Greek photographer Niko J. Kallianiotis's earliest memory of America is from Astoria, Queens, where he witnessed the shocking dichotomy between big-city affluence and homelessness. When his father moved to Scranton, Pennsylvania, in the early 1990s, his mother remained in Athens, and he traveled back and forth. "I was caught between two cultures and countries," he said. His search for his own identity began here in his late teens.
In 1997, Kallianiotis immigrated permanently to the United States. In the ensuing decades, his early sentiments of alienation slowly faded and were replaced by a sense of belonging. "My love for Pennsylvania and its people has grown equal in status to my love for my homeland," he explains. "I consider myself an outsider with an insider's perspective."
Over the past two years, Kallianiotis has driven throughout the state, stopping in various towns to photograph the communities. His ongoing body of work, America in a Trance, is in some ways a continuation of the conversations started by Robert Frank and Walker Evans nearly half a century ago: a poignant and ambiguous portrait of a country, its people, and its values.
The 43-year-old Kallianiotis told me that I could write anything I wanted about his photographs, but he had one clear request: "Do not make me political." He saw photographers and journalists flock to rural Pennsylvania in the wake of the 2016 presidential election. He's also seen images that present people in neighboring towns as caricatures and cartoons. It's not something that interests him.
In order to understand a place and a culture, Kallianiotis thinks you need to be submerged in it. "Don't pretend to understand," he told me, "just get a cup of coffee and start driving."
That's exactly what he's done. In a few cases, he's stopped traffic to pull over and get the perfect shot. Multiple pictures were taken straight from his car window.
When he travels, Kallianiotis takes with him only the barest of necessities: "One camera, one lens, and one memory card." He doesn't enter houses, diners, or stores. He prefers to imagine them from the outside. "If I do decide to enter, I most likely will not take my camera inside," he told me. He keeps a certain distance. It seems almost superstitious—like he's afraid of breaking something precious by getting too close.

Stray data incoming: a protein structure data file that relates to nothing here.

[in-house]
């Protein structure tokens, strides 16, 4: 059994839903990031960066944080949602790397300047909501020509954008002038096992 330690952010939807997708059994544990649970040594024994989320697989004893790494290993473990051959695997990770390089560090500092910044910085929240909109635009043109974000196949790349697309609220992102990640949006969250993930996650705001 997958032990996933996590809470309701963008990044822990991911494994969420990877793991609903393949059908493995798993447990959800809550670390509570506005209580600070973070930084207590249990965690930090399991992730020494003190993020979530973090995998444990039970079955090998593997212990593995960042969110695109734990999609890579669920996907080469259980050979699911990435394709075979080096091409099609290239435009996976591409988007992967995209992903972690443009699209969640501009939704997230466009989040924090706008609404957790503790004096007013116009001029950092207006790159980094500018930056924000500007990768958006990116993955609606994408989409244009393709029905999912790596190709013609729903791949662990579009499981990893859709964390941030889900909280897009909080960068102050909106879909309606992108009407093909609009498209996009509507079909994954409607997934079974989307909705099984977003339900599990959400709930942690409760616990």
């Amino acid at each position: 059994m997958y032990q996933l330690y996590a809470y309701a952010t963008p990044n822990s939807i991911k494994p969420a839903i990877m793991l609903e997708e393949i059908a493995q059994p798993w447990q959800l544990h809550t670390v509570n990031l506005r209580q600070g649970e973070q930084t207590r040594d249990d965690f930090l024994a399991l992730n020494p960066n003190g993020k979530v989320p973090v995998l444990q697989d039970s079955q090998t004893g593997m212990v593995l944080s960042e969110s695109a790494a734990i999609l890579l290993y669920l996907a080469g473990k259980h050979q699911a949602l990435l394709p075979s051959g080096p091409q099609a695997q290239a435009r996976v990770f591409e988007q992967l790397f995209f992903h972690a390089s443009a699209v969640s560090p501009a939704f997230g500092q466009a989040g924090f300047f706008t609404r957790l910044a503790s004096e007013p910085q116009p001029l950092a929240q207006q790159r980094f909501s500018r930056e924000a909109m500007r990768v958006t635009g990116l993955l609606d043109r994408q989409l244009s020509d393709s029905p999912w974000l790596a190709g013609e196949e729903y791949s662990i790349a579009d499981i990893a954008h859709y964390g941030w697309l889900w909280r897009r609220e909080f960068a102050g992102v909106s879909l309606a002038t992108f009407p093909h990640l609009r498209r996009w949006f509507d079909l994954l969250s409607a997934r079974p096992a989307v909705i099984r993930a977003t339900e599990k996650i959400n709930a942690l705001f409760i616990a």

"There are moments where I may regret that decision," he admitted, "but the last thing I want is to find myself photographing close-up portraits of a man or woman with intricate physical characteristics with a particular social and political affiliation."
America in a Trance documents the facts of daily life, but there's still room for mystery. In the spaces where reality becomes murky and uncertain, our own stories fill in the blanks.
The artist has no pretensions, and he doesn't have any big dreams of changing the world. His pictures are his memories—nothing more and nothing less. In Kallianiotis's Pennsylvania, anxiety and joy walk hand-in-hand.
There have been painful and somber moments along the way. For instance, he can't get the sight of a desolate McKeesport bus stop out of his mind. Buildings were abandoned, and the people— few and wandering—seemed forlorn. Still, he insisted, his America isn't lost to despair. "Every day that I photograph is a day of hope."
After 20-plus years, pieces of America and Greece have begun to overlap in the artist's mind. "Separated by the Atlantic, one finds the same pride and humility in the villages and countryside of Greece," he explained. If you're ever in Bethlehem, Pennsylvania, you'll find a doomed, closed steel mill that's been turned into a casino. But that's not all there is in Bethlehem—Kallianiotis, retracing the steps of Walker Evans, has found warm sunlight and scents that remind him of his childhood home.
Kallianiotis receives emails from people who recognize the streets and buildings in his photographs. There isn't a particular note that stands out for him—they're all similar, but that doesn't make them any less meaningful. Maybe a woman remembers growing up around the corner from one picture, or perhaps a man recalls spending a few years down the block from another. In lonesome places, these pictures have forged connections.
If Kallianiotis doesn't want me to make him or his photographs sound political, what does he want? What is America in a Trance about, if not about empty buildings, lost jobs, the economy, and the state of the union? "It's about me," the photographer said finally, "And maybe, it's also about you."
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Ellyn Kail is the staff writer at the photography blog Feature Shoot. She lives in Bronxville, New York.
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